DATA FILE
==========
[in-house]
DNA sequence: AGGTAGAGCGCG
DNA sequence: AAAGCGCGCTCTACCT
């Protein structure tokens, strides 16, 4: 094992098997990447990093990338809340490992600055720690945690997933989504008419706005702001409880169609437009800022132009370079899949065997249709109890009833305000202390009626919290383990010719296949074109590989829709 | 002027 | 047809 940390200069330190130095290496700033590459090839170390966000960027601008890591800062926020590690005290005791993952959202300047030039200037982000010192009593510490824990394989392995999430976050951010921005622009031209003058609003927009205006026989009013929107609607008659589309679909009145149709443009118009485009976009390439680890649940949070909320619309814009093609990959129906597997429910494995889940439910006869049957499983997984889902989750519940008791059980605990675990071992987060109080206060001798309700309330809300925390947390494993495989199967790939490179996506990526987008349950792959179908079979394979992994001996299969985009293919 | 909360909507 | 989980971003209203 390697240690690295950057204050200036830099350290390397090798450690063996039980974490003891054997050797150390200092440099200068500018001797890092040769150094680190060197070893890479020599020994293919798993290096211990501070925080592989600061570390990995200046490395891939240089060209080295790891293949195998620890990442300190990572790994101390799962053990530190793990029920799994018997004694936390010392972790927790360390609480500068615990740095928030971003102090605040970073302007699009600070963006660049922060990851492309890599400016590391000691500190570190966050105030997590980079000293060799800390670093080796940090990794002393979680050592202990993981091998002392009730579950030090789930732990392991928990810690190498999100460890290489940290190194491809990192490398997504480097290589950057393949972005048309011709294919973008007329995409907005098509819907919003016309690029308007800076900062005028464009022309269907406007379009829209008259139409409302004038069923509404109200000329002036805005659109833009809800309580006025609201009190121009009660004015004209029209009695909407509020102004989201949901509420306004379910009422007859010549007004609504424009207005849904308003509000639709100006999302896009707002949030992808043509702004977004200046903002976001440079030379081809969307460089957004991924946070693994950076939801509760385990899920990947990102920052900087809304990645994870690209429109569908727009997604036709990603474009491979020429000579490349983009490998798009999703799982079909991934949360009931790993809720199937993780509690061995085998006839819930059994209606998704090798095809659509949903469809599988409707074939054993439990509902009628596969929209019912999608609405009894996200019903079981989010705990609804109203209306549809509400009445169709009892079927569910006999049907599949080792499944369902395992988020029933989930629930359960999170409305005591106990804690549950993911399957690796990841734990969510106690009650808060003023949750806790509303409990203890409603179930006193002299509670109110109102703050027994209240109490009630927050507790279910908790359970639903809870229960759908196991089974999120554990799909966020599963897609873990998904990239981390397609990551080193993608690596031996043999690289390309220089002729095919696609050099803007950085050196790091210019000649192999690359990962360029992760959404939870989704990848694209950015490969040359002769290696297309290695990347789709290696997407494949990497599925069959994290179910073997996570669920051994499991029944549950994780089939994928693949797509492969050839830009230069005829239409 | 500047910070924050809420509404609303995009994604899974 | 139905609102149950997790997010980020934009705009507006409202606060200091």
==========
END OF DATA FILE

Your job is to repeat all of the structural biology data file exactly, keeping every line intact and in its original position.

[in-house]
DNA sequence: AGGTAGAGCGCG
DNA sequence: AAAGCGCGCTCTACCT
């Protein structure tokens, strides 16, 4: 094992098997990447990093990338809340490992600055720690945690997933989504008419706005702001409880169609437009800022132009370079899949065997249709109890009833305000202390009626919290383990010719296949074109590989829709 | 002027 | 047809 940390200069330190130095290496700033590459090839170390966000960027601008890591800062926020590690005290005791993952959202300047030039200037982000010192009593510490824990394989392995999430976050951010921005622009031209003058609003927009205006026989009013929107609607008659589309679909009145149709443009118009485009976009390439680890649940949070909320619309814009093609990959129906597997429910494995889940439910006869049957499983997984889902989750519940008791059980605990675990071992987060109080206060001798309700309330809300925390947390494993495989199967790939490179996506990526987008349950792959179908079979394979992994001996299969985009293919 | 909360909507 | 989980971003209203 390697240690690295950057204050200036830099350290390397090798450690063996039980974490003891054997050797150390200092440099200068500018001797890092040769150094680190060197070893890479020599020994293919798993290096211990501070925080592989600061570390990995200046490395891939240089060209080295790891293949195998620890990442300190990572790994101390799962053990530190793990029920799994018997004694936390010392972790927790360390609480500068615990740095928030971003102090605040970073302007699009600070963006660049922060990851492309890599400016590391000691500190570190966050105030997590980079000293060799800390670093080796940090990794002393979680050592202990993981091998002392009730579950030090789930732990392991928990810690190498999100460890290489940290190194491809990192490398997504480097290589950057393949972005048309011709294919973008007329995409907005098509819907919003016309690029308007800076900062005028464009022309269907406007379009829209008259139409409302004038069923509404109200000329002036805005659109833009809800309580006025609201009190121009009660004015004209029209009695909407509020102004989201949901509420306004379910009422007859010549007004609504424009207005849904308003509000639709100006999302896009707002949030992808043509702004977004200046903002976001440079030379081809969307460089957004991924946070693994950076939801509760385990899920990947990102920052900087809304990645994870690209429109569908727009997604036709990603474009491979020429000579490349983009490998798009999703799982079909991934949360009931790993809720199937993780509690061995085998006839819930059994209606998704090798095809659509949903469809599988409707074939054993439990509902009628596969929209019912999608609405009894996200019903079981989010705990609804109203209306549809509400009445169709009892079927569910006999049907599949080792499944369902395992988020029933989930629930359960999170409305005591106990804690549950993911399957690796990841734990969510106690009650808060003023949750806790509303409990203890409603179930006193002299509670109110109102703050027994209240109490009630927050507790279910908790359970639903809870229960759908196991089974999120554990799909966020599963897609873990998904990239981390397609990551080193993608690596031996043999690289390309220089002729095919696609050099803007950085050196790091210019000649192999690359990962360029992760959404939870989704990848694209950015490969040359002769290696297309290695990347789709290696997407494949990497599925069959994290179910073997996570669920051994499991029944549950994780089939994928693949797509492969050839830009230069005829239409 | 500047910070924050809420509404609303995009994604899974 | 139905609102149950997790997010980020934009705009507006409202606060200091």